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Why ethnic jokes are not funny

  • 01 June 2009
Sol Trujillo's words to a BBC reporter last month were a not-so-gentle reminder that multiculturalism in Australia is still a work in progress.

'My point is that [racism] does exist and it's got to change,' he said. 'If there is a belief that only certain people are acceptable versus others, that is a sad state.'

The former Telstra chief executive was responding in part to constant references to his Mexican background that culminated in the Prime Minister's 'Adios' parting shot.

He was not slow to point out what he thought was wrong with Australia and our ways.

He was fond of saying that our system of strong corporate regulation was outmoded. This is debatable. We can in fact be proud of the fact that our strict regulation has helped to insulate us from the worst effects of the global economic recession. We can even say that it is one of the characteristics that defines and unites us as a nation.

However it is more difficult to argue against his assertion that racism remains in our society, and the implication that racism is one of our national traits.

Because we lived so long with a policy of assimilation, our ingrained racism takes more than a few decades to shake. Indeed we returned to it during the Howard years. We need to see more public policy that definitively reasserts the principles of multiculturalism. Instead our Prime Minister is caught out making an ethnic jibe.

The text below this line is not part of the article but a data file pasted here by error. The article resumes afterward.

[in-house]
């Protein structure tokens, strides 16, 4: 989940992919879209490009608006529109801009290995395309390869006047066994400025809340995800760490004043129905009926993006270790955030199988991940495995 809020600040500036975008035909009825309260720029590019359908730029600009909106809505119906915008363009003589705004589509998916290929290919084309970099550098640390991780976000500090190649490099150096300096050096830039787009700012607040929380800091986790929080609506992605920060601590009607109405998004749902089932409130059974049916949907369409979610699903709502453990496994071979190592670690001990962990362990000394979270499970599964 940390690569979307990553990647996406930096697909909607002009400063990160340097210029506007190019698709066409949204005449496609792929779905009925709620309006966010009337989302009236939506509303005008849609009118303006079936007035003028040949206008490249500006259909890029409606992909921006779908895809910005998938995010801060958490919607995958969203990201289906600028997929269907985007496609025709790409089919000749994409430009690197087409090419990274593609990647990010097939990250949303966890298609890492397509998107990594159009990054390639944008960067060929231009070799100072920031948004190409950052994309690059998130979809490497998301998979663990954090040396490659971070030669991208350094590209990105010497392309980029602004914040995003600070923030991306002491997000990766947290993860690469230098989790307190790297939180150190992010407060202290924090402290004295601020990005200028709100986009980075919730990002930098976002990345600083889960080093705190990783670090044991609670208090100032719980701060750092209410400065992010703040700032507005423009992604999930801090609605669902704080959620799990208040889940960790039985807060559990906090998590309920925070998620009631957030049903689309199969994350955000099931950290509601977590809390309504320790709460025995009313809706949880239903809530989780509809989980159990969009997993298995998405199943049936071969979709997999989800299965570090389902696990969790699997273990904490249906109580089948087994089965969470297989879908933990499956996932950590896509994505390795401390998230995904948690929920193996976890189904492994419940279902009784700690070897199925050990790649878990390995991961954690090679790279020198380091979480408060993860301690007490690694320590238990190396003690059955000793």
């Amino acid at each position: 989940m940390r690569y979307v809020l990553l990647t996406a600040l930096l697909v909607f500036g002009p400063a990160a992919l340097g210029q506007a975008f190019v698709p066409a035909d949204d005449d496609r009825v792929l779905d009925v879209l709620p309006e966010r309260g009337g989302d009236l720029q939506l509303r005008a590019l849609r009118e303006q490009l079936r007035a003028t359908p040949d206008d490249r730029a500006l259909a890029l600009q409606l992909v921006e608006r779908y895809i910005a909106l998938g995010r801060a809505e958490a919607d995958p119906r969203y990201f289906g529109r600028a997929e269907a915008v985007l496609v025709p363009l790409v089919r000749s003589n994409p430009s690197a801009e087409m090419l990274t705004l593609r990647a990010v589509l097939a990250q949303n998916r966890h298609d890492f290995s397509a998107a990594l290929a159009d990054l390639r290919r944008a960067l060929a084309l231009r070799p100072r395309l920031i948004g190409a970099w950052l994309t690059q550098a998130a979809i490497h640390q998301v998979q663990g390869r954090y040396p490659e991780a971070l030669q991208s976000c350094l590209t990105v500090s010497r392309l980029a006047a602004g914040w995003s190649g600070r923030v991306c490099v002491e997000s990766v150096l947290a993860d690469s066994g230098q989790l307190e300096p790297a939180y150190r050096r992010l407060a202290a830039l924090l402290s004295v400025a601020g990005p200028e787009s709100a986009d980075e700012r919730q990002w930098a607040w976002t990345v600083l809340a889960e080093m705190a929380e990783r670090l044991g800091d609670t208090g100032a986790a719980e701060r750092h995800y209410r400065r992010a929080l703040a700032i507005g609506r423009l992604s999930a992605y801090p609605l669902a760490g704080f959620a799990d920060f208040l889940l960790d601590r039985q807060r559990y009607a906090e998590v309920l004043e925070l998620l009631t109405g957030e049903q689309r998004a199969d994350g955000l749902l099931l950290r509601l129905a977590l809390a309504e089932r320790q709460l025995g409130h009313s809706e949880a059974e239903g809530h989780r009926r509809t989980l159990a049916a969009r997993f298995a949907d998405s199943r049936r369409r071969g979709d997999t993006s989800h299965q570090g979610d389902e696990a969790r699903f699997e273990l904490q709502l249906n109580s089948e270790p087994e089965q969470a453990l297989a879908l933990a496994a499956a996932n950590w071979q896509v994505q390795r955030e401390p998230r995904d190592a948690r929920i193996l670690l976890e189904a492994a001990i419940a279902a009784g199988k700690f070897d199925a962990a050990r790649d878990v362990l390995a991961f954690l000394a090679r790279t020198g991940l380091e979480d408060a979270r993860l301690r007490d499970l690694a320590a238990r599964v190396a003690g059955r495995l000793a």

Australia's 'father of multiculturalism' Jerzy Zubrzycki died last month. After the Cronulla riots in 2006, he wrote a paper for the Centre for Policy Development in which he said the event was evidence that 'not all Australians have been touched by the ideology of multiculturalism'.

He defined multiculturalism as 'a voluntary bond of dissimilar people sharing a political and institutional structure'.

To make a joke about one of us is to weaken the bond that joins us. Such jokes make one of us into an 'other'. Jokes disparage the difference that multiculturalism celebrates.

It's not hard to tell if the ethnic joke is racist. We just need to look to see if the person is spontaneously laughing. If this is the case, they are sharing the joke, and their sense of being one of us — and not other — is enhanced. The mockery is affectionate rather than dismissive. Sometimes they will even tell a joke against their own ethnic group. They know that this can